In 2019, Niu saw action in all 14 games recording 34 tackles (21 solo), one sack, one forced fumble and one interception. 

Niu saw reps with the ones during spring practice before the coronavirus halted all college football activities. With Niu away from the program momentarily, Cristobal said freshman Noah Sewell and redshirt sophomore MJ Cunningham saw time with the twos. 

[Listen to the latest Talkin’ Ducks Podcast with host Jordan Kent]

 

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KEY POINTS

  • Boeing astronaut Chris Ferguson has stepped down from Boeing’s 2021 crewed flight test
  • In a Twitter video, Ferguson stressed his dedication to the Starliner program and said it was a difficult decision
  • He will be replaced by a veteran NASA astronaut, giving the mission an all-NASA crew

The commander of the 2021 crewed Boeing flight test has stepped down from his position for “personal reasons.” He will be replaced by another veteran astronaut.

NASA and Boeing announced on Wednesday that astronaut Chris Ferguson will no longer be the commander of next year’s Boeing Crew Flight Test to the International Space Station (ISS). In their respective statements, both NASA and Boeing said Ferguson decided to step down from the mission for “personal reasons” but did not go into further details.

In a video Ferguson shared on Twitter, he stressed his dedication to the Starliner program, saying it was a difficult decision. He added that 2021 “is very important” for his family. 

“I have made several commitments which I simply cannot risk missing,” Ferguson said in the video. “I’m not going anywhere. I’m just not going into space next year.”

Although he too did not specify why he stepped down, a Boeing spokeswoman told Associated Press that one of the “commitments” was his daughter’s wedding.

“I’m taking on a new mission, one that keeps my feet planted here firmly on Earth and prioritizes my most important crew – my family,” Ferguson said in the tweet.

In the Boeing and NASA statements, Ferguson reiterated his confidence in the Starliner vehicle, calling it the “safest new crewed spacecraft ever fielded.” And even though he will not fly in the mission, he will remain active as the director of Mission Integration and Operations. This will be the first crewed mission of the Starliner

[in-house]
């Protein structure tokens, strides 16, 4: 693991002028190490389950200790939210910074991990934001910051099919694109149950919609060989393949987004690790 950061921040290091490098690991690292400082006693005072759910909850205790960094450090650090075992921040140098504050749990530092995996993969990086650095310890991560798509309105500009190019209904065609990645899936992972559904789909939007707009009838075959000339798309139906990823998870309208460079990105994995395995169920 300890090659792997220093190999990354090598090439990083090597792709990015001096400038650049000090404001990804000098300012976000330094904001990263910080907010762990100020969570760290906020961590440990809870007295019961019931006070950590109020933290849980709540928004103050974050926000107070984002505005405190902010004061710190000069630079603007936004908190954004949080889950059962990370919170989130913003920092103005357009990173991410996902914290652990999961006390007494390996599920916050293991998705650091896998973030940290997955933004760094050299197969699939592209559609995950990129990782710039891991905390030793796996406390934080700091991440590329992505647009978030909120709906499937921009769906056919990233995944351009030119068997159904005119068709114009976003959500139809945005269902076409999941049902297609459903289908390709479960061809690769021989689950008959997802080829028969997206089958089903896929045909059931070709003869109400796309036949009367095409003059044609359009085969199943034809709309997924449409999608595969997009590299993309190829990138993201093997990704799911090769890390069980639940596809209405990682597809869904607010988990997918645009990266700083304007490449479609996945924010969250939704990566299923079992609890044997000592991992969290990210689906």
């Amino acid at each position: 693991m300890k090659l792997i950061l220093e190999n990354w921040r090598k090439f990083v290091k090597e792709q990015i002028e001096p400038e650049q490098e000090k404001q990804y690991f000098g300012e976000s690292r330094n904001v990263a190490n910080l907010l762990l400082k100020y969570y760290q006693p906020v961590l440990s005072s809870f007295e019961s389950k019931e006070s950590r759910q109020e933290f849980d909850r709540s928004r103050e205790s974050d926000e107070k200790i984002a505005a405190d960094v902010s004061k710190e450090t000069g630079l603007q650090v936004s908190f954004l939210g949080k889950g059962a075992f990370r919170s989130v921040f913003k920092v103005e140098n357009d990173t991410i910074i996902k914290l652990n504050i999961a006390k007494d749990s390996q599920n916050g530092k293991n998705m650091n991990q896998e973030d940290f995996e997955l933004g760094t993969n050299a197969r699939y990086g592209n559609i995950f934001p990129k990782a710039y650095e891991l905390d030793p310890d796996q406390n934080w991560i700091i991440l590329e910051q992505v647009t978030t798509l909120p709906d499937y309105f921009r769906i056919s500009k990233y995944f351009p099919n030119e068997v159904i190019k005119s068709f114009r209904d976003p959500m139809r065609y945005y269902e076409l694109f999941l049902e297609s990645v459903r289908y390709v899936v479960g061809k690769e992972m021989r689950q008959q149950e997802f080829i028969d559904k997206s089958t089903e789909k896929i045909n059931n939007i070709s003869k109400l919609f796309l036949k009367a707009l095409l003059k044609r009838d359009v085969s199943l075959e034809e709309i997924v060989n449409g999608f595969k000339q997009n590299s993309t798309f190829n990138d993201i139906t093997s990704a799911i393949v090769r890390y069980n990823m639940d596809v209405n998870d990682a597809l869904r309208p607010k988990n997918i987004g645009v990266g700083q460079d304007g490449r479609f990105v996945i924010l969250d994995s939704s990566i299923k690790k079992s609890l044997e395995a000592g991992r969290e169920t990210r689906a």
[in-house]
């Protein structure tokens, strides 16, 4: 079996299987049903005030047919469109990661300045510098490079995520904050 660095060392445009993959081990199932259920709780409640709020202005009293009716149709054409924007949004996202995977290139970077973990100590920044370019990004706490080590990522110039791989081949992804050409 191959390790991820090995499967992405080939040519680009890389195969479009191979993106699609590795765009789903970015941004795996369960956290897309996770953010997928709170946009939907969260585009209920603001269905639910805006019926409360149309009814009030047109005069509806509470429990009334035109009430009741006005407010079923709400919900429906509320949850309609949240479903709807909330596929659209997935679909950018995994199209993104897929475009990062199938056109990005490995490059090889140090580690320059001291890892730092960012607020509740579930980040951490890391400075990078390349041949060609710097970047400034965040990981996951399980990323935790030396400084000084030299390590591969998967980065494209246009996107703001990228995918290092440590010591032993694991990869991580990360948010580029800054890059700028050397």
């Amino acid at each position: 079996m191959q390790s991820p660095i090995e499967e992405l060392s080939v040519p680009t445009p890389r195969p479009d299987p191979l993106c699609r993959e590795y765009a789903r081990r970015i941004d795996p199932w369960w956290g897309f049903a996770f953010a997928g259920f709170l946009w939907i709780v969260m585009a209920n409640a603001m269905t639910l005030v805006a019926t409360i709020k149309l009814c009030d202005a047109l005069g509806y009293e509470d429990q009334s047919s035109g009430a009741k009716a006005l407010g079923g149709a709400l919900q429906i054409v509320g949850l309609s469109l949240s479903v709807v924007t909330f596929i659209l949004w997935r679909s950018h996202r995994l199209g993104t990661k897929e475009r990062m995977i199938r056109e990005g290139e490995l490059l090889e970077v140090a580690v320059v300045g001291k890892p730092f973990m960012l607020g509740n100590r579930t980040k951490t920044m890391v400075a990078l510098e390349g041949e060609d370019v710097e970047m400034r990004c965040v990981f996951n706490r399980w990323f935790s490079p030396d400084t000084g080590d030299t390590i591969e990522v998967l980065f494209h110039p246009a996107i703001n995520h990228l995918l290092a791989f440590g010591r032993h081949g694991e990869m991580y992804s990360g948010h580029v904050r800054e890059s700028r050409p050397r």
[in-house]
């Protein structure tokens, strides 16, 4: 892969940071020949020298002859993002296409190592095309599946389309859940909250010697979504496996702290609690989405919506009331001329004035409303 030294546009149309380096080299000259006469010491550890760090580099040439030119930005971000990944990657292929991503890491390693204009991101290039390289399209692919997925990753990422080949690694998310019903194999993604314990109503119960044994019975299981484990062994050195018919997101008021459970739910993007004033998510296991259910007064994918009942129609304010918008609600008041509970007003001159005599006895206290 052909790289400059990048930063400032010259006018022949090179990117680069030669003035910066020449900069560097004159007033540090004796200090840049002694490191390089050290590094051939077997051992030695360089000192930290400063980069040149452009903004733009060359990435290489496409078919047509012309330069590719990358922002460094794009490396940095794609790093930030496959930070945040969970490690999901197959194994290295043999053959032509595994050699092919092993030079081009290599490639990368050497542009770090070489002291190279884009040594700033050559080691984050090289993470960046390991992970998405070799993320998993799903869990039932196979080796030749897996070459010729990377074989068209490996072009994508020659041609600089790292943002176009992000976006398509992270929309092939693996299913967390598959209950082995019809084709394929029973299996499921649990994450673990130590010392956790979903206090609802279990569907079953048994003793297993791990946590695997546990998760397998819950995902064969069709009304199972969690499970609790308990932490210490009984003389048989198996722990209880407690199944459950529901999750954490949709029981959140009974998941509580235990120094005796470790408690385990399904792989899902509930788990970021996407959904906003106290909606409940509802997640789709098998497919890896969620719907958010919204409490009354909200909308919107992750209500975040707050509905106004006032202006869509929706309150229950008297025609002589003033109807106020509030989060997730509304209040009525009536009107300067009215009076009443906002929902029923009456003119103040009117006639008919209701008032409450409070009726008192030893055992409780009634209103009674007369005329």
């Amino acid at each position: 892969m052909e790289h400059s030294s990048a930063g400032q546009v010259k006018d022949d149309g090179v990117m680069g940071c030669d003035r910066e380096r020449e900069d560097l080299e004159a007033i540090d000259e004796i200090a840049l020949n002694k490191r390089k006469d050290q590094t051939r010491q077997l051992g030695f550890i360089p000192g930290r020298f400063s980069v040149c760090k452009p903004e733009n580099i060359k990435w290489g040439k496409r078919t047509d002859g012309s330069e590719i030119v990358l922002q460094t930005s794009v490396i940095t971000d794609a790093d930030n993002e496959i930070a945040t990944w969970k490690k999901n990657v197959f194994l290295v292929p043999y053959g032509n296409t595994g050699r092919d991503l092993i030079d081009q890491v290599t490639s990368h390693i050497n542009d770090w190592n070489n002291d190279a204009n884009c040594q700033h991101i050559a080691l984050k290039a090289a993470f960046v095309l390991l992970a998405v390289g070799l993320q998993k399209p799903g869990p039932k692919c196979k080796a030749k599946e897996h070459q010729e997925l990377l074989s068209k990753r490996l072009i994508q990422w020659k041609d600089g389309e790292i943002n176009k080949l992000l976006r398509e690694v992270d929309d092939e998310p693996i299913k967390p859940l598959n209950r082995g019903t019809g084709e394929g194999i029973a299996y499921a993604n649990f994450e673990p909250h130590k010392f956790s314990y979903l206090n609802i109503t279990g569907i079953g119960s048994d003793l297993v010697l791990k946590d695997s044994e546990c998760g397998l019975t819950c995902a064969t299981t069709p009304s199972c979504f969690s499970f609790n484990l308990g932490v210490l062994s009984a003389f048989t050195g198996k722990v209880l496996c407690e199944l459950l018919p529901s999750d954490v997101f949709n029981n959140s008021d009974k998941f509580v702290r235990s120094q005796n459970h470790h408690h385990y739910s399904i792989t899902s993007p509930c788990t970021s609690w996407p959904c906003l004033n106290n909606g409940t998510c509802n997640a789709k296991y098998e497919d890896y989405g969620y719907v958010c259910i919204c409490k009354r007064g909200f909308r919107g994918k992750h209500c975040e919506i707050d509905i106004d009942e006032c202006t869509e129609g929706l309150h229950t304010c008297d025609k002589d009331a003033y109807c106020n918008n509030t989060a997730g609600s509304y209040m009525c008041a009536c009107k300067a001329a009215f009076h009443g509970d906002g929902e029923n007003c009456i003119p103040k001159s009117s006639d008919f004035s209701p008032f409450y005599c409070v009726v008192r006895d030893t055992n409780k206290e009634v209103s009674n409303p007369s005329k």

Aaron’s Inc. AAN is one of the stocks that have been doing well in the pandemic-ridden market, owing to the momentum in its business in the past two months. Despite the continuity of the COVID-19 outbreak-related woes, the company provided a business update for third-quarter 2020, revealing that solid performances across all products and categories as well as a strong customer base and robust lease portfolio have been contributing to third-quarter performance. As a result, management raised its earnings and sales guidance for the third quarter.

Further, the company has been in investors’ good books on its plans to spin-off into two independent publicly traded companies to sharpen focus and operational execution, while delivering long-term shareholder value. Also, strength in its Progressive business and progress on transformation initiatives for the Aaron’s business is keeping the stock going.

We note that shares of Aaron’s have gained 31.4% in the past three months despite the pandemic-related impacts on its business and the economy on the whole. Meanwhile, the industry has witnessed growth of 32.3% in the same period.

 

 

Factors Outlining the Growth Story

Robust Q3 Outlook: Driven by the aforementioned business momentum, Aaron’s anticipates revenues of $1-$1.02 billion for the third quarter, with adjusted earnings of $1.4-$.15 per share. Adjusted EBITDA is projected to be $140-$150 million. This suggests a rise from its earlier view of revenues of $950-$975 million and adjusted earnings of 80-90 cents per share. Segment-wise, revenues in the Progressive segment are envisioned to be $575-$585 million along with adjusted EBITDA of $100-$105 million. Further, invoice growth is likely to increase on a sequential basis to the tune of low to mid-single digits. Notably, strong invoice gain in the segment is likely to continue aiding growth in the quarter.

Moreover, revenues for the Aaron’s Business segment are forecast to